Time Scale Calculus, Discrete Exterior Calculus, Navier-Stokes

Discussion in 'Math Research' started by rfamgm, Apr 14, 2008.

  1. rfamgm

    rfamgm Guest

    This post is made to ask for comments about relationship between time
    scales and exterior derivative.

    First of all, I willl describe the situation:

    Taylor's Formula has a discrete analog in Newton's Forward Difference
    Formula.
    This and other analogs of continuous identities are derived in Umbral
    calculus.

    An alternative approach to working with discrete/continuous analogs
    was to unify them. This was done by Stephan Hilger who developed a
    generalized derivative on a measure chain (or time scale) which
    unified the study of difference equations and differential equations
    leading to dynamic equations on time scales.

    Martin Bohner and Gusein Guseinov have extended the study of dynamic
    equations on time scales to a multivariable calculus leading to
    partial dynamic equations on time scales which unifies partial
    difference equations with partial differential equations.
    M. Bohner has also developed a divergence, gradient and laplacian.

    In differential Geometry, the vector analysis operators are seen as 3D
    cases of the n-dimensional exterior derivative and in Anil Hirani's
    PhD thesis, a discrete exterior calculus is developed including
    discrete versions of Div, Grad, Curl and Lapacian.

    Now, my question is this: Do the definitions of Bohner's Time Scale
    vector operators and Hirani's Discrete exterior vector operators
    coincide. If not, why not ? Or if so, can time scales be used to unify
    discrete exterior calculus with standard exterior calculus ?

    Secondly, how are these definitions related to discrete versions of
    the Navier-Stokes equations.
    And if the discrete version can be solved, can time scale calculus be
    used to go from there to a solution of the continuous version.

    P.S. Can time scales be combined with p-adic numbers in any useful
    way ?

    Anil Hirani's PhD thesis:
    http://etd.caltech.edu/etd/available/etd-05202003-095403/unrestricted/thesis_hirani.pdf

    M.Bohner's publications:
    http://web.mst.edu/~bohner/pub.html
     
    rfamgm, Apr 14, 2008
    #1
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  2. Related to this is some work I did on "space time circuits":

    http://www.xs4all.nl/~westy31/Electric.html#SpaceTime

    The references you mention seem to talk about the same thing, but in a
    more formal language.

    [..]
    Well, in a space time circuit, the derivatives in the time direction are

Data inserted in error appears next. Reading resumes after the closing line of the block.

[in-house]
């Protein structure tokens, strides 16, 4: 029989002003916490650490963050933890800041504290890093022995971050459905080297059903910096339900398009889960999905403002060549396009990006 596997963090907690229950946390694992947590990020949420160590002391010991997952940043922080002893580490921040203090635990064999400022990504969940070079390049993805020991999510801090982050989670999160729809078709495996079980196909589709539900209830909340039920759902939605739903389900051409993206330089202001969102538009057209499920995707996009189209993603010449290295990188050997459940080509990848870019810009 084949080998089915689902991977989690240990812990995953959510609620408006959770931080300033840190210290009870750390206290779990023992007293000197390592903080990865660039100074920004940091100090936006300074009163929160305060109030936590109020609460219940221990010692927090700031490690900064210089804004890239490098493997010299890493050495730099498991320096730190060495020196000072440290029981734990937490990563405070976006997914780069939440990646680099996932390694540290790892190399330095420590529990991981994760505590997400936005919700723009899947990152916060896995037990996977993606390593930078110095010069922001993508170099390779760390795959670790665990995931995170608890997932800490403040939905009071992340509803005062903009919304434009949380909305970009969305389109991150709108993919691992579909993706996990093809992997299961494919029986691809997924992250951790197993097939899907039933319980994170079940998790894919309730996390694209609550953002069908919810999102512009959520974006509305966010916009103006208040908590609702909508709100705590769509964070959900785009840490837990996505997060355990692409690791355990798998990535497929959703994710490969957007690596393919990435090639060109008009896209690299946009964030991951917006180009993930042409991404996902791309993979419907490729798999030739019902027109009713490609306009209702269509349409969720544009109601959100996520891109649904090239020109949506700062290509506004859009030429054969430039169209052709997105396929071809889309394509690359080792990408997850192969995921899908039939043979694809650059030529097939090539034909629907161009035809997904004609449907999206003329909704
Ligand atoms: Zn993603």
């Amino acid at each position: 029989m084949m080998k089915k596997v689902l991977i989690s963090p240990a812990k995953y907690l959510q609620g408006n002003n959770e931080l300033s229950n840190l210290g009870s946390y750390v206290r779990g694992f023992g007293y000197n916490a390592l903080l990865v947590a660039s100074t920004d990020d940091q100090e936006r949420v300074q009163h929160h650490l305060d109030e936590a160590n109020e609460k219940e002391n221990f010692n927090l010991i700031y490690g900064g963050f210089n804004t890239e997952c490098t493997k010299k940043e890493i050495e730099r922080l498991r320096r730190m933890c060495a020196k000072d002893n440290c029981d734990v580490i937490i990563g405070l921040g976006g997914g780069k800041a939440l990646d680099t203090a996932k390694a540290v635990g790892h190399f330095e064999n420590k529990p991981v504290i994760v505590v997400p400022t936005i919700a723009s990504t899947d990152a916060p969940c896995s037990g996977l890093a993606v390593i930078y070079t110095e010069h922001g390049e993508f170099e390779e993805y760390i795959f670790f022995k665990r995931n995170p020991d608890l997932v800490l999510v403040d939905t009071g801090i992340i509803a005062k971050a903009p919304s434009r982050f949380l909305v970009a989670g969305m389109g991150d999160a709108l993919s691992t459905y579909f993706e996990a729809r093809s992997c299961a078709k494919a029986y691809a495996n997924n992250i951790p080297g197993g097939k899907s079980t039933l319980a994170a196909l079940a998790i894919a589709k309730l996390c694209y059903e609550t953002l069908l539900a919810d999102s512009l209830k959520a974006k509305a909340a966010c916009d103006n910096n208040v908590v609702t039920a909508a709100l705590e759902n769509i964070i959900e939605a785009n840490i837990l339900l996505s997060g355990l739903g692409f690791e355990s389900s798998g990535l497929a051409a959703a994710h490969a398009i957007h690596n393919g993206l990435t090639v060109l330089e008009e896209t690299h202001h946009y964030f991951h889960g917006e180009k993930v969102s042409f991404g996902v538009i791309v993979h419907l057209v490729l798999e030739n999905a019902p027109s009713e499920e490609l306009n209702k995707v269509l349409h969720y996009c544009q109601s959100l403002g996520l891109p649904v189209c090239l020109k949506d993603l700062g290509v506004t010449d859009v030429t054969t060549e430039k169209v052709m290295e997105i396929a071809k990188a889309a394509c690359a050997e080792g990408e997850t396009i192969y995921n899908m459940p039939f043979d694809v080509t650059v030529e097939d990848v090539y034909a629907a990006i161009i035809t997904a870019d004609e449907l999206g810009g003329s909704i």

treated the same as in space directions, but with a negative impedance.
    Also, there is a clear relationship between exterior derivatives and the
    "coboundary operator" on the circuit.
    I also did the Navier Stokes:
    http://www.xs4all.nl/~westy31/Electric.html#Navier-Stokes

    The discrete Navier Stokes as I presented it, appears to be quite well
    behaved in a numerical simulation: I even did a 4-dimensional case! (I
    will put it on the web next week). The problem with "DNS" (Direct
    Numerical Simulation) of the Navier Stokes, is that you need a huge
    (increasing with Reynolds number) amount of cells to simulate the
    smallest flow structures. By using a much courser discretization, you
    get a solution, but you underestimate turbulence. But if you use
    sufficient cells, I believe the solution will be correct. But to *prove*
    that, you would need to solve one of the 7 Millennium problems!

    Gerard
     
    Gerard Westendorp, Apr 27, 2008
    #2
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  3. rfamgm

    caspro Guest

    Do you think that your electrical circuit diagrams/discrete exterior
    calculus can be used to prove the Four color theorem in a more
    illuminating way than Appel and Haken's computer-assisted proof ?
     
    caspro, May 15, 2008
    #3
  4. Well, I don't know much about the 4 color theorem.
    But you might relate it to the theory of circuit diagrams, by the
    correspondence:
    color <--> voltage
    The requirement that no adjacent colors are equal then corresponds to
    the requirement that no currents be zero in a solution to the circuit,
    while all voltages take on only 4 distinct values.
    You might look at circuits in which the voltages and currents are
    elements of fields other than the real numbers or the complex numbers.
    There is probably some interesting stuff out there, but after looking at
    it for an hour or so, I gave up for the time being.

    By the way, that N-dimensional fluid simulator I mentioned last time is
    here:

    http://www.xs4all.nl/~westy31/CellFlow/CellFlow.html

    Gerard
     
    Gerard Westendorp, Jun 7, 2008
    #4
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